ILIGAN CITY (MindaNews/2 Feb) – Human rights activists commemorated the death of an interpreter for United States soldiers by staging a rally in front of the Army’s 103rd Infantry Battalion headquarters in Campo Ranao in neighboring Marawi City today.
They also held an interfaith prayer at the gymnasium of the main campus of the Mindanao State University.
Gregan Cardeno, from Ipil in Zamboanga Sibugay, was hired by the Skylink Security Agency in 2010 to serve as interpreter for US soldiers based at the 103IB headquarters. He died inside one of the rooms assigned to American troops, the latter claiming he died of suicide.
Relatives were not convinced, according to Clarivel C. Santos, Cardeno’s sister.
In a mobile phone interview, Santos said they are reminding the Commission on Human Rights (CHR) and the Department of Justice (DOJ) to hasten the investigation of Gregan’s case because until now the petition for writ of amparo and habeas corpus, pending at the Court of Appeals, remained undecided.
“The family expressed frustration to the CHR and DOJ because of the turtle-paced process in bringing justice to Gregan and his family,” said Faye Reyes, of the Justice for Gregan Cardeno Movement.
She said 200 persons from Kawagid, InPeace Mindanao of Davao and Zamboanga, Patriotiko Mindanao, religious groups, including members of the Catholic Sisters Association, joined in the commemoration.
Cardeno, then 33 years old, died within the premises of the 103IB when it was headed by Brigadier Gen. Rey Ardo. His Lanao tour of duty ended recently when he was appointed by President Aquino to head the government’s Coordinating Committee on the Cessation of Hostilities (CCCH), otherwise known as the ceasefire committee.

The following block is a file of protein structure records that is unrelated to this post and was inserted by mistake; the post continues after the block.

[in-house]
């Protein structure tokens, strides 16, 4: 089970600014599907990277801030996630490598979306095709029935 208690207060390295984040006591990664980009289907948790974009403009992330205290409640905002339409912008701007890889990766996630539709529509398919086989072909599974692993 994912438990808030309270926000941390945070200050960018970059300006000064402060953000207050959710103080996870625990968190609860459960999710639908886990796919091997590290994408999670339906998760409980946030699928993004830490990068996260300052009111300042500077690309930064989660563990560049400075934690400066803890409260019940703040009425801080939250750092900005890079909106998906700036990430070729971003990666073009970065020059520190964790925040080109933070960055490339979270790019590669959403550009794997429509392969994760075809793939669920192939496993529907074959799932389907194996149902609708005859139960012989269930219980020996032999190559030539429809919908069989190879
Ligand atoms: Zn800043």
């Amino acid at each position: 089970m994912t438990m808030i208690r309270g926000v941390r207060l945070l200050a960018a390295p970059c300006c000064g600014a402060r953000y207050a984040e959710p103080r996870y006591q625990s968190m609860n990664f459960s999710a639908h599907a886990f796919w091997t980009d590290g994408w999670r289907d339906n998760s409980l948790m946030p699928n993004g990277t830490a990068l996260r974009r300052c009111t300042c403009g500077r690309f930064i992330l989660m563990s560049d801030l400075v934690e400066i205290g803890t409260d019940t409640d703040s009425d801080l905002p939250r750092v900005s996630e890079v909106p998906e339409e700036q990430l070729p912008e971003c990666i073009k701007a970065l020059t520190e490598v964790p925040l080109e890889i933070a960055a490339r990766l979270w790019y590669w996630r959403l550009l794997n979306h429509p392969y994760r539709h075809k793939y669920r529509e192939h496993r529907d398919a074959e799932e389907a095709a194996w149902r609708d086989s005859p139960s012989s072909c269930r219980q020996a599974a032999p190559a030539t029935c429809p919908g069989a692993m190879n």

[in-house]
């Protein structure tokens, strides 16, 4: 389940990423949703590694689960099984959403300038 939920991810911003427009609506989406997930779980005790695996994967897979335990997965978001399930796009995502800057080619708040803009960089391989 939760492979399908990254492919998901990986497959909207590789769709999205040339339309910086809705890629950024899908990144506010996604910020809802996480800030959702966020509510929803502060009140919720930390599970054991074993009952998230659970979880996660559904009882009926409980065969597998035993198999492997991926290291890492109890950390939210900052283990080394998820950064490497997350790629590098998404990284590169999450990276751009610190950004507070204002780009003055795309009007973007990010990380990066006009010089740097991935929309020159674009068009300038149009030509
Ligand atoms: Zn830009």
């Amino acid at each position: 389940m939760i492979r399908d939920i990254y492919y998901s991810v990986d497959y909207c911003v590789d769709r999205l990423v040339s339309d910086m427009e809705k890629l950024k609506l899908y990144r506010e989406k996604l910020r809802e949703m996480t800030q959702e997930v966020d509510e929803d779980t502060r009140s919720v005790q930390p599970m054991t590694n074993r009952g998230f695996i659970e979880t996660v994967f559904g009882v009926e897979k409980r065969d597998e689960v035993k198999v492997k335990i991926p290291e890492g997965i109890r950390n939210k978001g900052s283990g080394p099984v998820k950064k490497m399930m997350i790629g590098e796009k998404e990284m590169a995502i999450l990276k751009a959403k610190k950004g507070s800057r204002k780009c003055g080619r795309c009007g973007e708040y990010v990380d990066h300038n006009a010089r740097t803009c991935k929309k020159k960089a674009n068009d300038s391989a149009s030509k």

The American soldiers were embedded in Philippine Army brigades under the US-RP Visiting Forces Agreement (VFA).
Capt. Mike Kaye, who headed the team of US soldiers under the Joint Special Operations Task Force of the Philippines (JSOTFP) when Cardeno died, has also ended his services in Lanao del Sur and could not be reached for comment.
Before his death, Cardeno called his wife in Ipil to inform her that his work was “inconsistent with the contract he signed.”
The fact-finding team organized by human rights groups in 2010 reported that evidences at the site where Cardeno died were not saved and the contacts and messages in his cellphone were deleted.
At the time of the fact-finding mission, Col. Felix Castro of the 103IB denied knowledge of Cardeno’s presence in their camp until the report of his dead body.
Aside from his wife, Cardeno left behind three children. (Violeta M. Gloria / MindaNews)